I’ve discovered a new way to make myself the least popular kid on the playground or at a birthday party. All I have to do is just come running in and say with my outdoor voice, “Hey, who wants to have a serious discussion about Common Core?” Rolling eyes. Blank stares. Condescending sneers. Befuddled head-shaking. I’ve seen it all. I might as well be offering to sell my parents’ old set of encyclopedias. But I’m here today to press on and help us get closer to the core of the Common Core debate.
Some of you might be saying: “Look, there goes that [little Eddie] rushing in where angels fear to tread.” Knowing how toxic the name “Common Core” has become, I think it makes sense to migrate straight past stories about inscrutable “Common Core” math algorithms and dismissive retorts from advocates about those hayseed “Common Core skeptics.”
If you want to be far smarter about this controversial topic than all of your friends, and help lead our state to a happy solution, you simply have to start by reading Rick Hess’ new National Affairs piece titled “How the Common Core Went Wrong.”
It’s a fairly lengthy essay, but one that sets the stage with thoughtfulness, candor, and precision. The idea of voluntary common educational standards that states can adopt has a lot of merit. Yet from the top, Hess offers plenty of criticism of the approach taken by Common Core backers. The different pieces come together in a way that reveals not necessarily a bad idea or malicious intent, but something more akin to poor judgment. The standards were:
- Rooted in questionable research but sold with “grossly overstated” claims
- Crafted with ambiguities and advanced under the radar, not as a way to conceal some nefarious plot, but for the sake of convenience and to minimize controversy — many pro-Common Core folks with good intentions were too willing to overlook weaknesses or uncertainties in the standards in order to notch most states under their collective belt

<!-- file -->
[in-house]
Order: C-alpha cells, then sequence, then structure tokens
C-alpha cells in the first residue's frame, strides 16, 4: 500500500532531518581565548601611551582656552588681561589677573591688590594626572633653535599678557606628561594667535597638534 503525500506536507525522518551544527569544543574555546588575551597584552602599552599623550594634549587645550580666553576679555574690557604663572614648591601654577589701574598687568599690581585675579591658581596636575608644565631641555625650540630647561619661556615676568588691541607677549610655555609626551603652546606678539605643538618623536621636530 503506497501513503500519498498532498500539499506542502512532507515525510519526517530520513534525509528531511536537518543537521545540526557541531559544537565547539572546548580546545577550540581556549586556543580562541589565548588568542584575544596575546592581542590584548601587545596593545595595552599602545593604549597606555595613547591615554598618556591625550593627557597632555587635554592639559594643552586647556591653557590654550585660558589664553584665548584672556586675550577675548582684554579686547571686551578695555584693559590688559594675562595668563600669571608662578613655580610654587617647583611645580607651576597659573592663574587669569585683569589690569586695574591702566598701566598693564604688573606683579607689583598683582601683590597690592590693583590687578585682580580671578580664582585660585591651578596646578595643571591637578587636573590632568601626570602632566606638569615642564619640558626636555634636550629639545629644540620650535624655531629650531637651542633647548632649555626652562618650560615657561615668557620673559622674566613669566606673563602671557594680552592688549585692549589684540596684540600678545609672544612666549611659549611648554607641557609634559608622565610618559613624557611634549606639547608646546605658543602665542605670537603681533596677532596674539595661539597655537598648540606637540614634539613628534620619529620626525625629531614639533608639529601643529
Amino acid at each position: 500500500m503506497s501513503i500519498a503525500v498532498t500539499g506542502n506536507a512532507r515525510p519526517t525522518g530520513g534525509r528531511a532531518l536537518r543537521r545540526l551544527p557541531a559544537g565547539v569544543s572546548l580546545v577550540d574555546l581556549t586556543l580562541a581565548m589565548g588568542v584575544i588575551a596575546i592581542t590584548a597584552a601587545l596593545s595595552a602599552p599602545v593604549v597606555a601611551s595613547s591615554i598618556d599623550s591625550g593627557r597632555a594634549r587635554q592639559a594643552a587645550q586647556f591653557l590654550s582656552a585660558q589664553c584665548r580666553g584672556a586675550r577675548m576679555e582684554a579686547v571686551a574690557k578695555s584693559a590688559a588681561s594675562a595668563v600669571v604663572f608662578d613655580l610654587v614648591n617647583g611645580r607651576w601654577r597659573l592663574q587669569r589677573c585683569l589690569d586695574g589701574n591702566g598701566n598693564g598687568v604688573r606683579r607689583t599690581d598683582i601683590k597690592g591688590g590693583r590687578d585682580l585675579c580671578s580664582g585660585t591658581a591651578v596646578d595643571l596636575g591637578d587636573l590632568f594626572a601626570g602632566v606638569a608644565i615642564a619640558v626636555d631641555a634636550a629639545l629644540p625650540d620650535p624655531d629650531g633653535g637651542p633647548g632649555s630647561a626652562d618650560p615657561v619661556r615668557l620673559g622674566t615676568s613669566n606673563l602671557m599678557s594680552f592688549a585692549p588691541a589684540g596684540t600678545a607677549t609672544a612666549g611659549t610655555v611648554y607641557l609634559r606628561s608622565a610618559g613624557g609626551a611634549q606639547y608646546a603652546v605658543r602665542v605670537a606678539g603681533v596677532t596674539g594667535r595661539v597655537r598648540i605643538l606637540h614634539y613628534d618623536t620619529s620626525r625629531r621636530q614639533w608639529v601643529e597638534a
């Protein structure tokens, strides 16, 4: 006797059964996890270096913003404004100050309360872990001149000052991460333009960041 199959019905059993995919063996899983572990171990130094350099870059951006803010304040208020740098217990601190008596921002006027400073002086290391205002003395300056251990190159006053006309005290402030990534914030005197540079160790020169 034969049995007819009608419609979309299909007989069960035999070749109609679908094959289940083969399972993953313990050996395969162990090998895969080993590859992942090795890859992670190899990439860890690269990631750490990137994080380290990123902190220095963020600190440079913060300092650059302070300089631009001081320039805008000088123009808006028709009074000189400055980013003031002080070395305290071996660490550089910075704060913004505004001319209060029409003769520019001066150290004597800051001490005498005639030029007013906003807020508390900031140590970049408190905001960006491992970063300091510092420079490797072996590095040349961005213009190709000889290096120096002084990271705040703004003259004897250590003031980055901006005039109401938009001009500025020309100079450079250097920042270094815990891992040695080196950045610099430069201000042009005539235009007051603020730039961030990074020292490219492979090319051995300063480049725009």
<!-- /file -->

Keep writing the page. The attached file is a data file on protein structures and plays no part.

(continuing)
- Implemented hastily through federal bribery and coercion to gain widespread acceptance, when a slower and more thoughtful approach with a smaller number of states likely would have been far more productive in the long run
The quiet and hasty approach has opened the door to a series of criticisms about the standards themselves that may or may not be entirely well-founded. We don’t know. The public was never told how or why Common Core would and could accomplish what the national NAEP test already offers to compare performance and the quality of standards in different states.
Yet as a result of the aggressive push, Hess points out that we are left with a political fracture in the education reform movement and, even more importantly, “a back-door way for the federal government to exert tremendous influence over education.” That right there is what keeps little Eddie off the Common Core train.
But bygones are bygones. More interesting about Hess’s devastating critique and a smaller recent piece by pro-Common Core Robert Pondiscio is the focus on a way forward. Hess says “a more modest, more promising version of the Common Core experiment is not necessarily out of reach.” And Pondiscio insists that we shouldn’t throw out the baby with the Common Core bathwater by preserving what he sees as a focus on needed reading comprehension and critical writing skills promoted by the current iteration of national standards.
There may be a smarter, smaller, and more modest way to recast the standards initiative that diffuses the controversy and eventually improves the chances of success for American students, though Hess is correct to label these chances as “slight.” We ought to be willing to give such an endeavor a chance… in the future.
Colorado leaders and activists who hold the admirable goal of repealing Common Core ought to read Hess’s piece and clarify their understanding on the background and key related issues. They ought to explicitly recognize that the problematic ills of progressive education and the government-run system predate Common Core and would remain unsolved by repeal. And they ought to avoid overreaching in their counter-attack by defending reasonable accountability and testing practices.
If they promise to do that, I’ll promise to adopt a different conversational tactic at parties. Let’s call it a true Win-Win.